Friday, 24 September 2010

Arsenal’s 2009/10 results: overall business in excellent shape but industry headwinds persist

Arsenal Holdings plc today published preliminary results for the year to 31st May 2010 (full accounts will be available in due course). This is my initial take on the figures.

The business is in very good shape overall. The strategy of borrowing to finance the building of the Emirates and the redevelopment of Highbury into apartments has clearly paid off. Net debt has fallen to £135.6m (2.4x football EBITDA) compared to a peak of £318.1m two years ago. All the debt incurred to redevelop Highbury has now been repaid and the Emirates financing is on a fixed rate of 5.3% with a maturity of around 20 years. The Highbury Square development generated operating profits of £15.2m, almost double last year's £7.8m. Now the property business is debt free, it should provide a useful fillip to cash flow in the next two years after which all sales will be complete.

Football profits (before player sales) are down because of rising costs and flat turnover. Higher profits on player sales compared to the previous year means profit before tax is up.

On these figures Arsenal will comfortably meet the new UEFA Financial Fair Play rules, in fact in this area it is probably the best placed of all the major English clubs.

Football revenue

All general admission and "Club Tier" season tickets sold out for the current season. The stadium brings in almost £3.5m of revenue per home game which is almost as much as Old Trafford (£3.6m per home game in 2008/09) despite the latter having a capacity 26% higher. This impressive sales performance is only part of the story of course. The further a team progresses through competitions the more income is generated and matchday income actually fell 6% in 2009/10 due to fewer home games being played (there was no CL semi-final for example).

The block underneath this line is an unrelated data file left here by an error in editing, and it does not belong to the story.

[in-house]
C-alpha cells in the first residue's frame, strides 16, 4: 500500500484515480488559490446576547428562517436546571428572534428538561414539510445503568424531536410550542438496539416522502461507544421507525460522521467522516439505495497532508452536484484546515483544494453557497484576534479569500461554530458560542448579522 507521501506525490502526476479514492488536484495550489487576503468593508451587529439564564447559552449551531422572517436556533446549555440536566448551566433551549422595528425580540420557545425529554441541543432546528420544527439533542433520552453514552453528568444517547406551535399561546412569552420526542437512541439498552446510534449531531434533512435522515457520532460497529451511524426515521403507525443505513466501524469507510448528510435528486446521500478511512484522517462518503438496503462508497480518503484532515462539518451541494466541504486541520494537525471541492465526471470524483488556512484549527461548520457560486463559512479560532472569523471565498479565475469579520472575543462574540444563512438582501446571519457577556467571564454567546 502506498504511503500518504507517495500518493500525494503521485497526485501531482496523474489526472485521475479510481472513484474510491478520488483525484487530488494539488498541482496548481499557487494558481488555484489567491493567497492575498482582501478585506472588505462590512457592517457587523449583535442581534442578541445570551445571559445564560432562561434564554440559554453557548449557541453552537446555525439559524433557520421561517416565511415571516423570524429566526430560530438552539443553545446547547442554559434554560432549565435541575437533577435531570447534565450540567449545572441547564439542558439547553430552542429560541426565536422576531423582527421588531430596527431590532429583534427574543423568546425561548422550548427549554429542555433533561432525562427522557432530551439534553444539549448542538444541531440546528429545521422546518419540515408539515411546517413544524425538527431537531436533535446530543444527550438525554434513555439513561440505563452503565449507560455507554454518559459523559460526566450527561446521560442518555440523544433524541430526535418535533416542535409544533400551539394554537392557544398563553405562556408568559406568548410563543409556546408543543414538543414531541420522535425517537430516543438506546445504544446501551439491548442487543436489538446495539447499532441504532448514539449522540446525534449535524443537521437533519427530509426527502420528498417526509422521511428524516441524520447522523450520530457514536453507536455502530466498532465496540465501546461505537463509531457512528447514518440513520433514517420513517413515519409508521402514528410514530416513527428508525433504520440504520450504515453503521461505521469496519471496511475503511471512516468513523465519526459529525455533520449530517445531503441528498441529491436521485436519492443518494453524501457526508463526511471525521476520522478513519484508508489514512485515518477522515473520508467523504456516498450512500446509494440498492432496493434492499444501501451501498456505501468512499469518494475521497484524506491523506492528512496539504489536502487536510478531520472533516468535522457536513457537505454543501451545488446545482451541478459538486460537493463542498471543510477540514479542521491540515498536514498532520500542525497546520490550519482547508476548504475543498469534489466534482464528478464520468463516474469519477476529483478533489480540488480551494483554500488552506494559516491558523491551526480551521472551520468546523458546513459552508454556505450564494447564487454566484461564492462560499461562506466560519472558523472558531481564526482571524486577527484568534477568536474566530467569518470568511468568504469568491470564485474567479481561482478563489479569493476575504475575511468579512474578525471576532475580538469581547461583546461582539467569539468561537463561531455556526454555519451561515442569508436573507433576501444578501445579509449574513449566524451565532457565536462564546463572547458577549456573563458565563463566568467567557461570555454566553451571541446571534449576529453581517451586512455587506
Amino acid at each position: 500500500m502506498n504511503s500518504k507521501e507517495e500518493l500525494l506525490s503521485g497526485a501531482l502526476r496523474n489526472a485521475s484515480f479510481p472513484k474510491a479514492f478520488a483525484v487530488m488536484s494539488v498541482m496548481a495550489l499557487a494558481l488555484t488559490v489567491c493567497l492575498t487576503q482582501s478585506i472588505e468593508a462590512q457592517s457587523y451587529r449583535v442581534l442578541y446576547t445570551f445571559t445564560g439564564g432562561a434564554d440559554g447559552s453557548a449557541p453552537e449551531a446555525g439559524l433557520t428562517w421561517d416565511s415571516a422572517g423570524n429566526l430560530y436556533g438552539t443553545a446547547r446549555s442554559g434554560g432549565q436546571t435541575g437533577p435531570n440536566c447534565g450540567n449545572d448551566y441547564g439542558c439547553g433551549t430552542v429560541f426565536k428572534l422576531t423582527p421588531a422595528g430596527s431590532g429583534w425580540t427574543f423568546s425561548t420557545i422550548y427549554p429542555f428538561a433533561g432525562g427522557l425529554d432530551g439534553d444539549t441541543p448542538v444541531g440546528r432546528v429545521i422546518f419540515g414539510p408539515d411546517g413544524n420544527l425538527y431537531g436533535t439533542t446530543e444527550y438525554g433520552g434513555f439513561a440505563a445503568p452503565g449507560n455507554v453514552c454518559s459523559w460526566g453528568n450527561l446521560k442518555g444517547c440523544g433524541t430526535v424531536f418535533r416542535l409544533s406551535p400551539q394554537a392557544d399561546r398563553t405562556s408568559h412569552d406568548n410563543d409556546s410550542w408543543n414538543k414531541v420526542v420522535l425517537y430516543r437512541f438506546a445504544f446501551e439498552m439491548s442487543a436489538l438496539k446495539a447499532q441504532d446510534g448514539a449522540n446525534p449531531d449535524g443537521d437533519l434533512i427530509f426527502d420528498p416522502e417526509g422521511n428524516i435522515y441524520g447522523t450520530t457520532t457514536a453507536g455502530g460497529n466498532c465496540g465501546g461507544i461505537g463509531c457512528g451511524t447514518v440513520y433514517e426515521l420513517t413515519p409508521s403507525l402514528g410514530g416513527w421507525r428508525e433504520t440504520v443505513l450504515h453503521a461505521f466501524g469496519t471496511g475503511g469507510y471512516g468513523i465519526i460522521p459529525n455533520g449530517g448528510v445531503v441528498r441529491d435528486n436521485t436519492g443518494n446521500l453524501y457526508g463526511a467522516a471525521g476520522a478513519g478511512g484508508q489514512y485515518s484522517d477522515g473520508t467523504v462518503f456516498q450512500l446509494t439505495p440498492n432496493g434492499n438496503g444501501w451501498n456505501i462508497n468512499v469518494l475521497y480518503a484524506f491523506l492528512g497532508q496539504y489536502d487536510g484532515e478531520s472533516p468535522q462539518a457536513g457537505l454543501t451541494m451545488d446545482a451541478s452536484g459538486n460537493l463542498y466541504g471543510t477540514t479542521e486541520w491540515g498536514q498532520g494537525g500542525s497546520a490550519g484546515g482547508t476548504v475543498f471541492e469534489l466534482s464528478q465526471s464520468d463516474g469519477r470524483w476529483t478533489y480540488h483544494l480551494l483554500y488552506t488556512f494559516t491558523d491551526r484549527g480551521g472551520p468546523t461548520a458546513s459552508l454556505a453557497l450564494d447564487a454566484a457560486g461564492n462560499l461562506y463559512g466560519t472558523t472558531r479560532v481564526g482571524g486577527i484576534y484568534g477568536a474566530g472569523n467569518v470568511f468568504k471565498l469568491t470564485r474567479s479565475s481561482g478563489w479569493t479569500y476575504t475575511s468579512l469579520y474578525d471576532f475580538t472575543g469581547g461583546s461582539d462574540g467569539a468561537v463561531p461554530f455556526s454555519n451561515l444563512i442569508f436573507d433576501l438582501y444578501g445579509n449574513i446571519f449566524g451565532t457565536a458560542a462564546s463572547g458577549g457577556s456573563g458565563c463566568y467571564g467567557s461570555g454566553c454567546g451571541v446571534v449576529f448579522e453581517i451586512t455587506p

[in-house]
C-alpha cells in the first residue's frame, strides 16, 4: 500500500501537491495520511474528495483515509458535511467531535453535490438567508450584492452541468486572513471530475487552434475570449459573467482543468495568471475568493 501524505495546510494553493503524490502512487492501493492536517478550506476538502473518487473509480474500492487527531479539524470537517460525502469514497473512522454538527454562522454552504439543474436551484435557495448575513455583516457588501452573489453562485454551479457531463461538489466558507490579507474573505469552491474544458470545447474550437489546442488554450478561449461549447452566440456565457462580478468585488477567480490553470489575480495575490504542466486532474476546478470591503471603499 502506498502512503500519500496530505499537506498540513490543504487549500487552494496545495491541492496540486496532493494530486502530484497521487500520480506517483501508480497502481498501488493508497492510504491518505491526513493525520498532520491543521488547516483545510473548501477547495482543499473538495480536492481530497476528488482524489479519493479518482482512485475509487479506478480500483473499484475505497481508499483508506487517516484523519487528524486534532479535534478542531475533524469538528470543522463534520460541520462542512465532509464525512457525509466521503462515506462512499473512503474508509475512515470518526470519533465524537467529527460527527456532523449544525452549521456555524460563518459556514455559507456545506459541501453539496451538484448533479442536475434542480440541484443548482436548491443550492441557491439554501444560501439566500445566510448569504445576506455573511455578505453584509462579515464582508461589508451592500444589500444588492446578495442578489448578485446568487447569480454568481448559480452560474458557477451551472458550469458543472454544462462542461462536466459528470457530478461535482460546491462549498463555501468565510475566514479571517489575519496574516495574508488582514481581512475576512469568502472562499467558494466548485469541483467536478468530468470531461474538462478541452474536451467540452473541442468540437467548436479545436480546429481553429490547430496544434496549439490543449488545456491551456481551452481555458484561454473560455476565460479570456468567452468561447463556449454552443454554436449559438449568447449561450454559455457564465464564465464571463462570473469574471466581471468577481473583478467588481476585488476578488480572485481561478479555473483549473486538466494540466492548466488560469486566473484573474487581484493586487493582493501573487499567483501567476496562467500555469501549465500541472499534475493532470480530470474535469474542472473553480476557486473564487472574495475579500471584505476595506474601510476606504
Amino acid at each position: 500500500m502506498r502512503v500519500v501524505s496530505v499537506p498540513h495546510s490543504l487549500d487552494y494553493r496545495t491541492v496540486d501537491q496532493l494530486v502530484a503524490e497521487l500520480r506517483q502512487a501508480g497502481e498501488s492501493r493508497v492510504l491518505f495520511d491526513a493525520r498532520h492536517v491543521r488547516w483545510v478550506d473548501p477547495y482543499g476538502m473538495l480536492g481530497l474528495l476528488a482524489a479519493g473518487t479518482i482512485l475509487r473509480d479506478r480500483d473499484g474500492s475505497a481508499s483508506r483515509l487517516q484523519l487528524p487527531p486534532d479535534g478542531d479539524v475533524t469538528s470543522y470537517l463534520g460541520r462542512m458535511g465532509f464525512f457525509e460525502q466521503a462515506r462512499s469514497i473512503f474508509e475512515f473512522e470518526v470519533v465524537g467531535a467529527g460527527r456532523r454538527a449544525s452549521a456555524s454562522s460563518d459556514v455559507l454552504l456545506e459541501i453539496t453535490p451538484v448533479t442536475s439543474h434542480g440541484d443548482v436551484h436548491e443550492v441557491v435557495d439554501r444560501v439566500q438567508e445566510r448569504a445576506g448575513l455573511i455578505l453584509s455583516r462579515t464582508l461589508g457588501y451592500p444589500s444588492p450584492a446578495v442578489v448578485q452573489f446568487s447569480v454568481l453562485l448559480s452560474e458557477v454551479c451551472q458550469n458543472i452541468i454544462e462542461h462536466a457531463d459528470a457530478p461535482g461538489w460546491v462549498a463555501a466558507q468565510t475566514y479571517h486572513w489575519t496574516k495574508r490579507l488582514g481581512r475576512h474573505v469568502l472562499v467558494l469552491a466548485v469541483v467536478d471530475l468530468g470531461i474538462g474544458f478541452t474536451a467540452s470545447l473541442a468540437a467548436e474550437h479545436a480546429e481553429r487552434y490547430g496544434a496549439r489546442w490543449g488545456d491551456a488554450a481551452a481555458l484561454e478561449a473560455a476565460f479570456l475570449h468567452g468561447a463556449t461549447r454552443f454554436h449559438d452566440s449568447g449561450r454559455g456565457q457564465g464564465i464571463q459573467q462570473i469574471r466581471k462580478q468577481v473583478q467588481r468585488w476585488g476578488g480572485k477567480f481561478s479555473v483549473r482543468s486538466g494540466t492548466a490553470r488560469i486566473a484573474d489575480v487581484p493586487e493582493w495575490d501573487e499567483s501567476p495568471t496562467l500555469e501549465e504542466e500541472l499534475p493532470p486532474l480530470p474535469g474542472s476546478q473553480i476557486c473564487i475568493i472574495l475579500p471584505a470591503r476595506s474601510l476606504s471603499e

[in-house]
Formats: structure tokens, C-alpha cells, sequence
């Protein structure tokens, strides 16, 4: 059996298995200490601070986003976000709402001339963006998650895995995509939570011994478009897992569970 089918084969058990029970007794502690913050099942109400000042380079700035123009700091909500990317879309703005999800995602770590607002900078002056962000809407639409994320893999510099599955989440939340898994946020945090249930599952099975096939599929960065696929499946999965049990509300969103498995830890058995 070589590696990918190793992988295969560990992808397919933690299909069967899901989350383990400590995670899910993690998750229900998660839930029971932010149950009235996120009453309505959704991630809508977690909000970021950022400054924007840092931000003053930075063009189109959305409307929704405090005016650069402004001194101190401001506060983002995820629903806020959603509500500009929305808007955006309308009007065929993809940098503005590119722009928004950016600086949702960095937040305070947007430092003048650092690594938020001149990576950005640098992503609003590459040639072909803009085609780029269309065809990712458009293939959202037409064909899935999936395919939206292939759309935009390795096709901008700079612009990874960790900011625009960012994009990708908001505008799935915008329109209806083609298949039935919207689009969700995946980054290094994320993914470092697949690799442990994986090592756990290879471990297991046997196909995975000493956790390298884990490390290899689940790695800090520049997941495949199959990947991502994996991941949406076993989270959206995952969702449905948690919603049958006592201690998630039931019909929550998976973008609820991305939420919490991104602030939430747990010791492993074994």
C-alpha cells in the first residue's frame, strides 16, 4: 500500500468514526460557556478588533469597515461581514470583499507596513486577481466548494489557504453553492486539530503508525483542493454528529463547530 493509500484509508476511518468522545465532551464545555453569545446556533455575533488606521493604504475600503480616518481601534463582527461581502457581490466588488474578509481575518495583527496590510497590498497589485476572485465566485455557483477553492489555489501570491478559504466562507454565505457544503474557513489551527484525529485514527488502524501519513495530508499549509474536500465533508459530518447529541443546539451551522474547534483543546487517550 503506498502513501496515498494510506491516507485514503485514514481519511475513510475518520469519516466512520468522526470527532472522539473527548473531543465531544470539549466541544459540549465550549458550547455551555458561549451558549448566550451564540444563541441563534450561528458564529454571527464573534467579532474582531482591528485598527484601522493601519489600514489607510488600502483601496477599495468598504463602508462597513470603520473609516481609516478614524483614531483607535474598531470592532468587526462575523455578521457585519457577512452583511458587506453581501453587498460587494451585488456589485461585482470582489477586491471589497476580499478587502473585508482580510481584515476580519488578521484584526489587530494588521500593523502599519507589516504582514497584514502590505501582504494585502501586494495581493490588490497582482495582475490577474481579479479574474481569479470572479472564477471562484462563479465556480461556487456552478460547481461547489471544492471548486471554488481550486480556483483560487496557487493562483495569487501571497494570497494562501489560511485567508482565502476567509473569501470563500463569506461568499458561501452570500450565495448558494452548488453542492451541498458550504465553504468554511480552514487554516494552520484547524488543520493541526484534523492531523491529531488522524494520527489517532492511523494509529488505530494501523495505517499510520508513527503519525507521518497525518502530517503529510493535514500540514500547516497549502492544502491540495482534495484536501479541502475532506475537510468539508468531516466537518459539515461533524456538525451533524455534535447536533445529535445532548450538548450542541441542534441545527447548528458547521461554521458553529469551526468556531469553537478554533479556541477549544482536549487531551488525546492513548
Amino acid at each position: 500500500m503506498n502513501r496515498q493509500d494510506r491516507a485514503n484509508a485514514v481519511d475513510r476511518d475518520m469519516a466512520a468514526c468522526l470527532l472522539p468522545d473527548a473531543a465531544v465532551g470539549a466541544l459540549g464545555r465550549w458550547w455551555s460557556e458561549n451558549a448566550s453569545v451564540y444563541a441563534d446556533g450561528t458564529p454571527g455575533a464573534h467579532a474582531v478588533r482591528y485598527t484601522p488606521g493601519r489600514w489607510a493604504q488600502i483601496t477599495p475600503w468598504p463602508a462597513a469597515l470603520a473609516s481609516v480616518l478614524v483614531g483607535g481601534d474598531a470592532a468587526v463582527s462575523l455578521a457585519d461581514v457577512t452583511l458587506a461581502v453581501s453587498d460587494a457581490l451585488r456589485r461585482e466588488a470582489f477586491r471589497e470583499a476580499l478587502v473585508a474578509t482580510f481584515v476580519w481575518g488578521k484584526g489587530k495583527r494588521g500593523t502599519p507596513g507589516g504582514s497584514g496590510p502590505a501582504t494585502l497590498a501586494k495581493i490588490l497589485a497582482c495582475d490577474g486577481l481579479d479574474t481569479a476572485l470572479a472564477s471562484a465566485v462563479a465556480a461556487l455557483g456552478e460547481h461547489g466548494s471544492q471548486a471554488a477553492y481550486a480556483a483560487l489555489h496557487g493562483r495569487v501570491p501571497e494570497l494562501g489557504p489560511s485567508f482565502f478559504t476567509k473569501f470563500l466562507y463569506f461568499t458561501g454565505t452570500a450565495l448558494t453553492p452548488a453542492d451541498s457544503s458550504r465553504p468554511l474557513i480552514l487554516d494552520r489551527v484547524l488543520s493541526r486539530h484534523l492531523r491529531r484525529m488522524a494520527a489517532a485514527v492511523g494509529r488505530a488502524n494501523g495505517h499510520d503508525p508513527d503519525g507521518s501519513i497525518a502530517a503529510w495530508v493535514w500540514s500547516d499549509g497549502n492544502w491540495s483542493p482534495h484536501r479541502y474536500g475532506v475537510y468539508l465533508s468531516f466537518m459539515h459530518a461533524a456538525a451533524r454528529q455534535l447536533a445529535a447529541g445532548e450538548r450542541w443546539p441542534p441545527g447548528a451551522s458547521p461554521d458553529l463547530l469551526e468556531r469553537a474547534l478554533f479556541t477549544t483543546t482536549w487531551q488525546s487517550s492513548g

Reflecting the improved Champions League TV deal that began in 2009/10 (and despite being knocked out a round earlier than the previous season), broadcasting income rose 15% to £85m. Arsenal significantly underperform United on media income due to a smaller share of the important CL "market pool" (Arsenal received €16.4m to United's €28.8m last year). The division of the pool is determined by the relative performance of clubs from each country and finishing places in the domestic league. Next year (in common with every other PL club), the new overseas rights deal means PL media income will rise by an estimated 10%.

Commercial and retail turnover declined year-on-year with both areas seeing falls of c. 9%. The club blamed this on their "...sensitivity to the recessionary climate". Arsenal are miles behind United, Real, Bayern and Barca when it comes to commercial revenue and recruited a new Chief Commercial Officer a year ago to improve in this area.

Overall, the increase in media income was not sufficient to offset weak commercial sales and the impact of fewer home games to leave football turnover down marginally.

Football costs

On the cost side, Arsenal have a good reputation for controlling wage costs with the move to the Emirates transforming the club's wages/turnover ratio, but these figures show the significant pressures still evident across football. Total wage costs (for all staff not just players) rose 6.5% and the club warns that there is more to come because "the full cost of a number of the new and revised player contracts entered into in the last 18 months has not yet fully translated into the reported wage cost". The ratio of wages to (football) turnover increased to 49.7% from 46.2%, still very good compared to a number around 80% at Chelsea and over 100% at City. In words that should concern all football clubs and supporters, Arsenal say:

"...there continues to be very strong upward pressure on players' wage expectations."

Football profits and margins

The wage pressure and slightly weaker turnover meant that EBITDA (before the impact of player sales) fell 13.5% year-on-year (a decrease of 375bps in the margin to 25.7%). The player amortisation charge rose by a moderate 4.8% to leave football EBIT down 34% at £20.4m.